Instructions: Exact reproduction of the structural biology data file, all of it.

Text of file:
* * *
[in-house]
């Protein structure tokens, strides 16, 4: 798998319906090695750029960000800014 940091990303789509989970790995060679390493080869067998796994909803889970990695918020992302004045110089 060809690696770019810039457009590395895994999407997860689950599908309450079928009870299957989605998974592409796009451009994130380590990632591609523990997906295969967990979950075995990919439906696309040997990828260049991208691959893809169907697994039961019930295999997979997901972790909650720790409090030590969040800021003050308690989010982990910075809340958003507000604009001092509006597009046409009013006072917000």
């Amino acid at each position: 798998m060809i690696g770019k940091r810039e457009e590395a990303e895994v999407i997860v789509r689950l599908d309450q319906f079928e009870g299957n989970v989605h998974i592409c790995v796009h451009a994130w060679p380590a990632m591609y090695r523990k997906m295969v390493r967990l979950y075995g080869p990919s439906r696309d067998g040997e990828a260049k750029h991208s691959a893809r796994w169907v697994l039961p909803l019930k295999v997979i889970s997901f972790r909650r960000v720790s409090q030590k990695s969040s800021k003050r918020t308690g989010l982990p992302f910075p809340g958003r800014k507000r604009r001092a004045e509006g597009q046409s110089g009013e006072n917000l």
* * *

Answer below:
[in-house]
């Protein structure tokens, strides 16, 4: 798998319906090695750029960000800014 940091990303789509989970790995060679390493080869067998796994909803889970990695918020992302004045110089 060809690696770019810039457009590395895994999407997860689950599908309450079928009870299957989605998974592409796009451009994130380590990632591609523990997906295969967990979950075995990919439906696309040997990828260049991208691959893809169907697994039961019930295999997979997901972790909650720790409090030590969040800021003050308690989010982990910075809340958003507000604009001092509006597009046409009013006072917000």
């Amino acid at each position: 798998m060809i690696g770019k940091r810039e457009e590395a990303e895994v999407i997860v789509r689950l599908d309450q319906f079928e009870g299957n989970v989605h998974i592409c790995v796009h451009a994130w060679p380590a990632m591609y090695r523990k997906m295969v390493r967990l979950y075995g080869p990919s439906r696309d067998g040997e990828a260049k750029h991208s691959a893809r796994w169907v697994l039961p909803l019930k295999v997979i889970s997901f972790r909650r960000v720790s409090q030590k990695s969040s800021k003050r918020t308690g989010l982990p992302f910075p809340g958003r800014k507000r604009r001092a004045e509006g597009q046409s110089g009013e006072n917000l």